Mission: Afghanistan
Sep 15, 2009

As Chief of the Defence Staff, I have said that the defence of Canada begins off shore, in places like Afghanistan. As part of a UN-sanctioned, NATO-led mission requested by the ­government of Afghanistan, the Canadian Forces are committed to protecting Afghans and I have had the privilege of witnessing some of Canada’s best and brightest – both military and civilian – working hard to secure a future of hope and opportunity for the people of Afghanistan. Whether it be ­Canadian soldiers protecting Afghans and mentoring their Afghan National Army counterparts, members of the RCMP training Afghan National Police, or civilians fostering critically important reconstruction and development initiatives, the mission Afghanistan is worthwhile.

The situation is difficult. Security has deteriorated in some parts of the country. The election has been marked by allegations of fraud – allegations that are being investigated by the Independent Election Commission and Canada’s Grant Kippen.

For years, insufficient numbers of troops has challenged the ability of NATO forces to create the security conditions necessary for tangible progress. But that is changing. The influx of American troops into the Kandahar region over the past few months has enabled Canada to concentrate its efforts – both military and civilian – on a smaller area of responsibility. It has allowed Canadians and Afghans to stabilize a region of the province and establish the conditions necessary for development and governance. And it is yielding, small, but important results.

This “village-based approach” is very much in line with the recommendations made in the assessment conducted by ­General Stanley McChrystal, commander of ISAF. It is about protecting the civilian population and establishing the security conditions necessary for development.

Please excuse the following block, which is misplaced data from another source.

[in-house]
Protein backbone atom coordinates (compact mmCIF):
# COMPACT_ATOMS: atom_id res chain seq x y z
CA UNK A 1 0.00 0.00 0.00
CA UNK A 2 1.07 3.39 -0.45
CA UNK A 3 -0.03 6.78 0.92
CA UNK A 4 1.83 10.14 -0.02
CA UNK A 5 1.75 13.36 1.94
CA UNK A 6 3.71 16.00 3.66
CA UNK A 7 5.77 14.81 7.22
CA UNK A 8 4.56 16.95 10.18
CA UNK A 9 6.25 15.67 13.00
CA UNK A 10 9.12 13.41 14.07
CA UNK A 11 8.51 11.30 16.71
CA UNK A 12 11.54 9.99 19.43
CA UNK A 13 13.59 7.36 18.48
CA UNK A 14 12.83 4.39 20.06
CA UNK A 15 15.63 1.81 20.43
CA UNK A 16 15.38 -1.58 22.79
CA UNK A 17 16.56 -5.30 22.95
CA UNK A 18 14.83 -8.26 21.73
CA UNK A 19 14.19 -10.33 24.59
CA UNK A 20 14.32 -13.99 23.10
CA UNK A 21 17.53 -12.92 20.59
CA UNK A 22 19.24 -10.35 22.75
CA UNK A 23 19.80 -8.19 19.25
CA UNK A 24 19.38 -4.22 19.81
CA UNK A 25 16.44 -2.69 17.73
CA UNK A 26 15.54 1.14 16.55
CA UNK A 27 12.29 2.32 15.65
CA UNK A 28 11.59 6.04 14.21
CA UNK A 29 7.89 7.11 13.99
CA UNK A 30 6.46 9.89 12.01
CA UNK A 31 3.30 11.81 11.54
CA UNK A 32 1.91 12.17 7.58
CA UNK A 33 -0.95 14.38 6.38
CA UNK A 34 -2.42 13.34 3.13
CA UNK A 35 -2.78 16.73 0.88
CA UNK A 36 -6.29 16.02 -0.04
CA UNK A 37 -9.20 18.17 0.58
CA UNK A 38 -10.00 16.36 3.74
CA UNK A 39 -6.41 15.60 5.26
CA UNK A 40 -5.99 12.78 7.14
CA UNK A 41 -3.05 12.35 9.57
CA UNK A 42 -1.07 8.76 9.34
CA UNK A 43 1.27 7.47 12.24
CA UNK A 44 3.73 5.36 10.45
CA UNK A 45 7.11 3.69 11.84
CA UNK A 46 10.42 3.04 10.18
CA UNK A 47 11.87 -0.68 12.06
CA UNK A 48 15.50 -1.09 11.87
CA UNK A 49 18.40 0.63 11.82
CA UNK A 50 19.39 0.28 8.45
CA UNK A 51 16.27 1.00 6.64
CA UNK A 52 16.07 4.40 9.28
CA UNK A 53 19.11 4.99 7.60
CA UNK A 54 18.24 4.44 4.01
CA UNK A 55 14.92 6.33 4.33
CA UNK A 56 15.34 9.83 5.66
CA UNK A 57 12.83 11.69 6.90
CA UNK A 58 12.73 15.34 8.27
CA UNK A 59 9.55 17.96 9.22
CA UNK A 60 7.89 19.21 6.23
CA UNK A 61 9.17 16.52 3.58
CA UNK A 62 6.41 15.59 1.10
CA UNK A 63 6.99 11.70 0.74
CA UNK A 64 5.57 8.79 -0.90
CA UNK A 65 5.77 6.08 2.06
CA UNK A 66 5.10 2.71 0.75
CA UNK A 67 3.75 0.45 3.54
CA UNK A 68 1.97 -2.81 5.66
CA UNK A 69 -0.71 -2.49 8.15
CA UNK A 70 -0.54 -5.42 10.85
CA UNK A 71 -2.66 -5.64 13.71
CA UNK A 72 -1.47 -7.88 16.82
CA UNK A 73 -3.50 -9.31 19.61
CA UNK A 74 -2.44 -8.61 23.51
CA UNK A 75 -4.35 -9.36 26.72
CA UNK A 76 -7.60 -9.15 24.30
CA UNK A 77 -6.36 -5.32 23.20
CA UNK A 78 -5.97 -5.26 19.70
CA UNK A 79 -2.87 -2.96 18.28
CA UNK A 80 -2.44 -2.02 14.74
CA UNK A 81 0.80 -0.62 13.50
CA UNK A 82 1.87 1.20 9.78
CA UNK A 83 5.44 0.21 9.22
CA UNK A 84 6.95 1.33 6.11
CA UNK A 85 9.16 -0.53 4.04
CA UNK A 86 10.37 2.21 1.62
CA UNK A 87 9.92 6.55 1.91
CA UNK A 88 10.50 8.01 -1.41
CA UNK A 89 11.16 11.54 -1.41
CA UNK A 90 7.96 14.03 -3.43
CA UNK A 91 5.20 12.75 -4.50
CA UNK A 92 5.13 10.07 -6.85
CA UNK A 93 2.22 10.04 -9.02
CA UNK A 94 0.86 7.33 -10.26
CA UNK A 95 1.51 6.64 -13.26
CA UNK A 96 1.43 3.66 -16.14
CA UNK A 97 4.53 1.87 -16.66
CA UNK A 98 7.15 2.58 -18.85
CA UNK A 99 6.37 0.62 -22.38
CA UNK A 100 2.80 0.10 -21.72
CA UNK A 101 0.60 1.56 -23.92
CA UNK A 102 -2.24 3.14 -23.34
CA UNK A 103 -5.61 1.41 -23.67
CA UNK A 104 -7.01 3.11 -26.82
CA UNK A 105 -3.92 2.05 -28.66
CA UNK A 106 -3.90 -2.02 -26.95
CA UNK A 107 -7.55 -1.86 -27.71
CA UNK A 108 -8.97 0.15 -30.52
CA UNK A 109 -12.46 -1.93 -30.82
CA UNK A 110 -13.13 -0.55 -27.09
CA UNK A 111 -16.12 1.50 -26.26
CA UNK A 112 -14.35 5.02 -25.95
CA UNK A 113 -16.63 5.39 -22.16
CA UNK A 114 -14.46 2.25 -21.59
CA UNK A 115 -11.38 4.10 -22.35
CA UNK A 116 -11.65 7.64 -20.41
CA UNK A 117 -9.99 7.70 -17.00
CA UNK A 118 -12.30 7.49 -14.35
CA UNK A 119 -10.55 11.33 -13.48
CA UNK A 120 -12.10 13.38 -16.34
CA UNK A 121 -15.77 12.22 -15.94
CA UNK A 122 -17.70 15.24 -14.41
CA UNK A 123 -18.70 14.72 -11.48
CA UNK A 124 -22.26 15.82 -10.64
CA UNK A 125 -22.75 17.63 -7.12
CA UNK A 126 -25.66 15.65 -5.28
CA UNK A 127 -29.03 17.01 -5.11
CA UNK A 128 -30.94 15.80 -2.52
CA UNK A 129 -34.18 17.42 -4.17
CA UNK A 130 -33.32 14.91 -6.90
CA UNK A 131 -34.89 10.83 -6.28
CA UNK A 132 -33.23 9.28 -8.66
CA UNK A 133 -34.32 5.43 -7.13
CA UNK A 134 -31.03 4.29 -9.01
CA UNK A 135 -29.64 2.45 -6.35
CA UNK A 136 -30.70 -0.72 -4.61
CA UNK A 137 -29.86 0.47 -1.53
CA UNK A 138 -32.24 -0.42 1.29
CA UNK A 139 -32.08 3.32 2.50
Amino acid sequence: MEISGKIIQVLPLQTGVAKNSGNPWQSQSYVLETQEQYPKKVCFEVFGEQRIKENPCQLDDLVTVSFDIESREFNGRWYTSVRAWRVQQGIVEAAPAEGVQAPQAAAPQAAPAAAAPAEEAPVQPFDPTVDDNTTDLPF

It is about creating opportunities for local entrepreneurs and fostering a sense of hope and optimism for the Afghan people. It is about offering Afghans a credible and effective alternative to the insurgency.

Three years ago, Canadians were largely alone in Kandahar Province. Today, we have a four-fold increase in American military and civilian resources assisting our efforts. We have an Afghan brigade leading and executing operations. We have over 700 Afghan police taking an increasingly active role in policing their communities.

There is much work to be done, and significant challenges as we move ­forward, but the work being done by Canadians in Kandahar Province is commendable, and the strategy recently advocated by General McChrystal will bring us closer to our goal of rebuilding Afghanistan as a stable and democratic country.
I am very proud of the men and women serving in Afghani­stan.
General Walt Natynczyk, Chief of the Defence Staff
© FrontLine Defence 2009